Merriam-Webster defines a shaman as " a priest or priestess who uses magic for the purpose of curing the sick, divining the hidden and controlling events". The titular villain of one shotter Michael Yakub's The Shaman seems to operate on a lesser known fourth definition, that of being a complete fucking bell-end. He chooses a successor for no discernible reason  other than the guy being a frigid workaholic, kills several innocent people, hypnotises several to do his bidding and terrorises a couple of children. Perhaps the film was attempting a critique of European exploitation of the Americas, since the evil shaman is a northern European guy who acquired his powers from a legitimate shaman, elects an Italian American to use as his successor and hypnotises an African American couple, but I'm pretty sure no such thought was actually involved. Anyways, said shaman emerges from snowy woods to wreak his evil upon a community which seems to consist solely of three couples, and eventually they figure something wrong is going on and get their act together to stop him. The basic plotting of the film is fairly interesting, but the execution sorely lacking. White haired Eivind Harum comes across ok as the villain, a quietly vicious type with a certain cold authority, but everyone else is lacking. Michael Conforti wields neither appropriate pathos now power as his potential successor, and as his good natured friend Paul, James Farkas tries in vain to conjure up any kind of energy or chemistry but appears as nothing more than an awkward void. Nothing really to be said for the rest of the cast, other than that none are very good despite one or two at least seeming to try to act. The supposedly exciting moments are staged with little ability and include no bloodshed to speak of, so even the bits that should be mindlessly entertaining fall flat, and while children do appear to be in danger the film never pushes that envelope to worthy territory. Fortunately the pacing isn't too bad and people frequently say comically stupid things (and there's a nice joke about penguins), so as far as awful films go this is relatively watchable, and it does make something of an effort even if it usually fails. An often fretful synth score helps, laying faux drama upon the overwhelming mundanity in a fashion that if not exactly convincing is at times fun as a sort of idiots salvage job. I really didn't have too much of a bad time with this one, though it should be mentioned that it did send me to sleep the first couple of times I tried to watch it. There are a couple of moments of nice weirdness and at times an interesting sense of strangeness usurping the regular order of things, but really these pluses amount to little more than a vapour of vibe, a slight interesting tinge that hasn't much effect on the overall crapulence of the affair. All in all then, not something that made me want to hurt myself or others, but strictly one for lovers of truly bad horror films. BW out!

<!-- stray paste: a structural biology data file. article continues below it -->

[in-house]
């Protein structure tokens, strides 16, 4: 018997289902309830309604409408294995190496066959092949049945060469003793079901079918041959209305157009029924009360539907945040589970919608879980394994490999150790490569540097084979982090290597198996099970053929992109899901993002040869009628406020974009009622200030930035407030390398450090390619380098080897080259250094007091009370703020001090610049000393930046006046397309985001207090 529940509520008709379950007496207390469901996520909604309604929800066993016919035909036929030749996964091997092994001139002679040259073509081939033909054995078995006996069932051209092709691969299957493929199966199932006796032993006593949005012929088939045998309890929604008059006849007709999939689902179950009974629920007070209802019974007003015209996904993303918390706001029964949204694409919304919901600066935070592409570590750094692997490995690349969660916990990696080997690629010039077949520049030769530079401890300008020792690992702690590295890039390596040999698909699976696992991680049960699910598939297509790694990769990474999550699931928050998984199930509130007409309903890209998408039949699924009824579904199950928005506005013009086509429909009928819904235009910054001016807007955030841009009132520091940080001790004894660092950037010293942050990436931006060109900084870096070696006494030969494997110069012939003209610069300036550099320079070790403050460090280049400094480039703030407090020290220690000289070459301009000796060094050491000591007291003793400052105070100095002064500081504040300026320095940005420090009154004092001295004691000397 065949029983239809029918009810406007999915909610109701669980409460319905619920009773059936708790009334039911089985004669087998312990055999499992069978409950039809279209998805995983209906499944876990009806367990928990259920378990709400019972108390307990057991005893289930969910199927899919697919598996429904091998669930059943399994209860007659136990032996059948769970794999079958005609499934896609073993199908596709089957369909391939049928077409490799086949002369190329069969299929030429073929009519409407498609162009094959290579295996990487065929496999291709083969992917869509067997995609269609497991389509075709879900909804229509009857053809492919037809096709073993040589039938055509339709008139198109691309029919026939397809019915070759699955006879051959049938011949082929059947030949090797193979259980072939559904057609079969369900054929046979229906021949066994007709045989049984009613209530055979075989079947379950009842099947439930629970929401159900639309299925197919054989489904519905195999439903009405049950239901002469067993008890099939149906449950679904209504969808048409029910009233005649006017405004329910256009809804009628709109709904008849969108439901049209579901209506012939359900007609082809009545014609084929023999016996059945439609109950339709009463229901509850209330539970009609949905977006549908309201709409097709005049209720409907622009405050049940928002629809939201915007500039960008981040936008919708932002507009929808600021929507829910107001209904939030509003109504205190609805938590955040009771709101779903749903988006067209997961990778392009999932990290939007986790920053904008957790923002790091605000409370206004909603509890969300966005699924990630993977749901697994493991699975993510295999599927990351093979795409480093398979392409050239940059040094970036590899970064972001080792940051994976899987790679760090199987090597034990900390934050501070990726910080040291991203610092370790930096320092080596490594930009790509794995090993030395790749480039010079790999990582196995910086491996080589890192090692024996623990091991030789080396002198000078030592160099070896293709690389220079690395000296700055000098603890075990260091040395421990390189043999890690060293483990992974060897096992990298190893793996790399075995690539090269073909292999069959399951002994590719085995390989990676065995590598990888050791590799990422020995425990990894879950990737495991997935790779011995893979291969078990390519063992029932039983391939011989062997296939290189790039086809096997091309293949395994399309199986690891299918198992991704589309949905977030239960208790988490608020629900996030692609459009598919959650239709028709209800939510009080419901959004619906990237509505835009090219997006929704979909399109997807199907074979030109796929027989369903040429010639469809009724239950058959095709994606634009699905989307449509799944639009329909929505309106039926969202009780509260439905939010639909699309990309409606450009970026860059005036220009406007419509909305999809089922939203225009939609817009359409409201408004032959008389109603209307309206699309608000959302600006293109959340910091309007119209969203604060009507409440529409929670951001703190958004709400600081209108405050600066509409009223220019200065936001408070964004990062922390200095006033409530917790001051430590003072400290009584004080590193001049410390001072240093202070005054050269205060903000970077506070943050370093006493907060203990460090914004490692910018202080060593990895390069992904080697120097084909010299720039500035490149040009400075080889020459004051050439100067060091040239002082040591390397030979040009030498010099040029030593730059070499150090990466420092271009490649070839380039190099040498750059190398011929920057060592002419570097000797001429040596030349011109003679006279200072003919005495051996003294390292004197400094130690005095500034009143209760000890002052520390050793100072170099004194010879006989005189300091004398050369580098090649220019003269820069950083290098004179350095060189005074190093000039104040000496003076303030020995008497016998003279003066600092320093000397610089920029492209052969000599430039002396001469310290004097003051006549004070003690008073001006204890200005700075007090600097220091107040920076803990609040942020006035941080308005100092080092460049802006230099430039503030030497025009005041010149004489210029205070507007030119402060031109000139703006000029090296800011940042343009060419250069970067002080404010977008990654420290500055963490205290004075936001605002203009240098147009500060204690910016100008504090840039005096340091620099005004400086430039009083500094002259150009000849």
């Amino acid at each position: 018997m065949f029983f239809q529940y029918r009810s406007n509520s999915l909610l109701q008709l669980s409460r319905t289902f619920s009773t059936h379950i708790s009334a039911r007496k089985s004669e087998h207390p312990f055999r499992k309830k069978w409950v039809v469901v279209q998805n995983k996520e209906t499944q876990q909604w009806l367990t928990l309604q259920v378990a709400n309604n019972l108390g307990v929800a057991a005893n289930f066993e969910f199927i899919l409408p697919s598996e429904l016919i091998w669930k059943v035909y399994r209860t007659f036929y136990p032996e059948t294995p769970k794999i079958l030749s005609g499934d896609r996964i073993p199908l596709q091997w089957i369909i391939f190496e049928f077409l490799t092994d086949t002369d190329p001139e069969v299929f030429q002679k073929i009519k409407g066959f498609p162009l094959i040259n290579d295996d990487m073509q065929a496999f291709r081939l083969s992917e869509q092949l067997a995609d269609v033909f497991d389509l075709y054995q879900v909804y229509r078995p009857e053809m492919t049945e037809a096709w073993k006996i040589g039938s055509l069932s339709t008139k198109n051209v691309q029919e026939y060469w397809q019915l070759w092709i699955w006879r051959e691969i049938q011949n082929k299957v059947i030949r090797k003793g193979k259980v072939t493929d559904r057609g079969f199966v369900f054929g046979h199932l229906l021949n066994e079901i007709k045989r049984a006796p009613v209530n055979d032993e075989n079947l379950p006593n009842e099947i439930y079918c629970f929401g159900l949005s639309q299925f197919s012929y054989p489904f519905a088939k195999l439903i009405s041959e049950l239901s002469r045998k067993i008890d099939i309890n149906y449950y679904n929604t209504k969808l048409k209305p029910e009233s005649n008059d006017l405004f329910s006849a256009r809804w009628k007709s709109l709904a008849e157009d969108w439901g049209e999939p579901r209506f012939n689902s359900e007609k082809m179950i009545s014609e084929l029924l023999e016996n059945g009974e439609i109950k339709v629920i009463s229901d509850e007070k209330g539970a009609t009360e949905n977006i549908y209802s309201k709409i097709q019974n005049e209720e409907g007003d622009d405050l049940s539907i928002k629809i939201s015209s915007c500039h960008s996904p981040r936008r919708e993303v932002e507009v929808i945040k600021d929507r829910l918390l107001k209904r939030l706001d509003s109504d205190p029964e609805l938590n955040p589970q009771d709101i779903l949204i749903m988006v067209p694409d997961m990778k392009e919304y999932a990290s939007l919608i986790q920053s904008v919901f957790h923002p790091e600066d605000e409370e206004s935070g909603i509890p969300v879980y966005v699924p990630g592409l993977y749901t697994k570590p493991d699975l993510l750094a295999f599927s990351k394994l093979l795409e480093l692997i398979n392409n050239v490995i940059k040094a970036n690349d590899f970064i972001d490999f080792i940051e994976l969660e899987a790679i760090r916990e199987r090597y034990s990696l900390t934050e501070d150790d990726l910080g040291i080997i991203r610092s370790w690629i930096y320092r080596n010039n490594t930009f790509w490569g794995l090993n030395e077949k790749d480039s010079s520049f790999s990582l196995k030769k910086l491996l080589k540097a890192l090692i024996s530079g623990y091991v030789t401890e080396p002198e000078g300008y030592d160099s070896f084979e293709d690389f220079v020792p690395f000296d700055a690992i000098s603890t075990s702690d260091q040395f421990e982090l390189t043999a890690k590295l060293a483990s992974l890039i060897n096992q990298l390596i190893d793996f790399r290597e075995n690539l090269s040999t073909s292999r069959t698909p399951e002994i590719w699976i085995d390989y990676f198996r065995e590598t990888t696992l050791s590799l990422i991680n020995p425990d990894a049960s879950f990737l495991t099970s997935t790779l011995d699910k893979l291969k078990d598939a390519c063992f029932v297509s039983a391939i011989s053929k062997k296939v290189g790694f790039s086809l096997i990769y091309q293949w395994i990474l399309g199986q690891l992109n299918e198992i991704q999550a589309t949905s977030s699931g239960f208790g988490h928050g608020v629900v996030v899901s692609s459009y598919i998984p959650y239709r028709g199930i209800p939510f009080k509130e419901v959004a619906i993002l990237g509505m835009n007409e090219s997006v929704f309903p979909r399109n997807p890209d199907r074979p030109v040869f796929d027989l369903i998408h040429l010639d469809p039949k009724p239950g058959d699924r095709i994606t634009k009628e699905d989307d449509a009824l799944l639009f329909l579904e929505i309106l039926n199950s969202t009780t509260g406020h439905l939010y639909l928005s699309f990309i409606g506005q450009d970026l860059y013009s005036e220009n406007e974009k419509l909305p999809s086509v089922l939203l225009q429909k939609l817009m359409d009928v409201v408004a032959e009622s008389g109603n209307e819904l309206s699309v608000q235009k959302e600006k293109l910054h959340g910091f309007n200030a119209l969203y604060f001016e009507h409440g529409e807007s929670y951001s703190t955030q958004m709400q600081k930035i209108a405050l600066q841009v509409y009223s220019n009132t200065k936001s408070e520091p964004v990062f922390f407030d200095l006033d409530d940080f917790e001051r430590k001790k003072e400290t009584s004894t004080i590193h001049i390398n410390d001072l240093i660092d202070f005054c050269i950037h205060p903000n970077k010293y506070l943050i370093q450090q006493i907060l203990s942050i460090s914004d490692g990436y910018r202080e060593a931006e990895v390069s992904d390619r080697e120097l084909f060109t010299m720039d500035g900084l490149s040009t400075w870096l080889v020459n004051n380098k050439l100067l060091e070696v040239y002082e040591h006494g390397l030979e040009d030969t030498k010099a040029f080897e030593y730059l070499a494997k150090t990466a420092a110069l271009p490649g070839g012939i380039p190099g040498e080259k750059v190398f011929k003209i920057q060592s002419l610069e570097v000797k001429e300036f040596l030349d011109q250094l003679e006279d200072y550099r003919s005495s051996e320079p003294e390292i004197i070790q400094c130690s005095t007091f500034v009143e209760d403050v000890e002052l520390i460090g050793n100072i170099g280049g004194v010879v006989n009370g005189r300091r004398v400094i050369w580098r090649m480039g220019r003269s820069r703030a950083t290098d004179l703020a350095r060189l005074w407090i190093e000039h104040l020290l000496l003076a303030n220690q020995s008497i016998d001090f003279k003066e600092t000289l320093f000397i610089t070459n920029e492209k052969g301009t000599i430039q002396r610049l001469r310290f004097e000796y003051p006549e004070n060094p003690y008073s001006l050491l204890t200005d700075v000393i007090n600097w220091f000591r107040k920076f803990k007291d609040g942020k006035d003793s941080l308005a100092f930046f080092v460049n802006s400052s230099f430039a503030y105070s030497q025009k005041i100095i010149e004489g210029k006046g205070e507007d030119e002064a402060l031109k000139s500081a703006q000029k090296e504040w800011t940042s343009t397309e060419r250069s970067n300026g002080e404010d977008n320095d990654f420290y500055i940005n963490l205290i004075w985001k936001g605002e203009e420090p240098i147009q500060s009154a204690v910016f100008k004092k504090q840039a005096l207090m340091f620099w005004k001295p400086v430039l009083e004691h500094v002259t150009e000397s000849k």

Wendigo (1978) Paul Kener

Well, I finally watched it. I've long been fascinated by the legend of the Wendigo (cursed by a witch to be a perpetually hungry cannibal giant), and so I first became aware of the existence of this little doozy a few years ago. Not long after that I saw director Paul Kener's only other opus, the brain-sucking proto-slasher disasterpiece Savage Water and from then on knew that Wendigo and I were destined to meet. And for a couple of years I would check on Amazon to see if it was available and at what price, watching it fall on and off the market as people seemed to buy and just as easily resell it, never jacking up the price as if out of some tender mercy for whichever curious foolhardy soul might buy it next, until finally the price actually dropped (I have a slight suspicion bootlegging may be involved, but what the hey!) and it was time for me to swoop in and make the buy.